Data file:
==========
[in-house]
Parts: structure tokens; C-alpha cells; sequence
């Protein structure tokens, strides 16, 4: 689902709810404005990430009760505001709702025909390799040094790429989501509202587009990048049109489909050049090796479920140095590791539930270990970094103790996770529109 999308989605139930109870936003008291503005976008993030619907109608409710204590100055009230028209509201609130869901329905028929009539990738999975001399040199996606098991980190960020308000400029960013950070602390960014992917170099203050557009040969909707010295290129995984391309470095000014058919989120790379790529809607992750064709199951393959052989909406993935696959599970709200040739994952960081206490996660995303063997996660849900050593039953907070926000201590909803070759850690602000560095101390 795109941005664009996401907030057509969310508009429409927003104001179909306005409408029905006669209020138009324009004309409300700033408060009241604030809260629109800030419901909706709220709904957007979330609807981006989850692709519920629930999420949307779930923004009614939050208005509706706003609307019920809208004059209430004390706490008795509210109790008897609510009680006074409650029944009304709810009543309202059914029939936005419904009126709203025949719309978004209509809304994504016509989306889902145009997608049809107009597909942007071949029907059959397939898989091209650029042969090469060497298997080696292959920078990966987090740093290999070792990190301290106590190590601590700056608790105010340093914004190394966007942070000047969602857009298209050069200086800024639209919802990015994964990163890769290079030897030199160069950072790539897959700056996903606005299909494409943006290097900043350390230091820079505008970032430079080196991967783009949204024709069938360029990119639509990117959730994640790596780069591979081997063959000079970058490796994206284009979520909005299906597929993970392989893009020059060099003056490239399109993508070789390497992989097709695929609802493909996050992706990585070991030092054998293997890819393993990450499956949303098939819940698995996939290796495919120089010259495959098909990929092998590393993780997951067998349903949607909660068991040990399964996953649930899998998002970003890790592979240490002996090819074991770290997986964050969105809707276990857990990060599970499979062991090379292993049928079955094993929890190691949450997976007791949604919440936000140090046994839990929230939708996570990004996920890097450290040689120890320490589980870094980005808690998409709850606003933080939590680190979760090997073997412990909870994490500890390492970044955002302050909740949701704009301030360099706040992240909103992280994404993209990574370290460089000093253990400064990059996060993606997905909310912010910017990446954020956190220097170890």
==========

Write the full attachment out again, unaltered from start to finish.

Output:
[in-house]
Parts: structure tokens; C-alpha cells; sequence
């Protein structure tokens, strides 16, 4: 689902709810404005990430009760505001709702025909390799040094790429989501509202587009990048049109489909050049090796479920140095590791539930270990970094103790996770529109 999308989605139930109870936003008291503005976008993030619907109608409710204590100055009230028209509201609130869901329905028929009539990738999975001399040199996606098991980190960020308000400029960013950070602390960014992917170099203050557009040969909707010295290129995984391309470095000014058919989120790379790529809607992750064709199951393959052989909406993935696959599970709200040739994952960081206490996660995303063997996660849900050593039953907070926000201590909803070759850690602000560095101390 795109941005664009996401907030057509969310508009429409927003104001179909306005409408029905006669209020138009324009004309409300700033408060009241604030809260629109800030419901909706709220709904957007979330609807981006989850692709519920629930999420949307779930923004009614939050208005509706706003609307019920809208004059209430004390706490008795509210109790008897609510009680006074409650029944009304709810009543309202059914029939936005419904009126709203025949719309978004209509809304994504016509989306889902145009997608049809107009597909942007071949029907059959397939898989091209650029042969090469060497298997080696292959920078990966987090740093290999070792990190301290106590190590601590700056608790105010340093914004190394966007942070000047969602857009298209050069200086800024639209919802990015994964990163890769290079030897030199160069950072790539897959700056996903606005299909494409943006290097900043350390230091820079505008970032430079080196991967783009949204024709069938360029990119639509990117959730994640790596780069591979081997063959000079970058490796994206284009979520909005299906597929993970392989893009020059060099003056490239399109993508070789390497992989097709695929609802493909996050992706990585070991030092054998293997890819393993990450499956949303098939819940698995996939290796495919120089010259495959098909990929092998590393993780997951067998349903949607909660068991040990399964996953649930899998998002970003890790592979240490002996090819074991770290997986964050969105809707276990857990990060599970499979062991090379292993049928079955094993929890190691949450997976007791949604919440936000140090046994839990929230939708996570990004996920890097450290040689120890320490589980870094980005808690998409709850606003933080939590680190979760090997073997412990909870994490500890390492970044955002302050909740949701704009301030360099706040992240909103992280994404993209990574370290460089000093253990400064990059996060993606997905909310912010910017990446954020956190220097170890």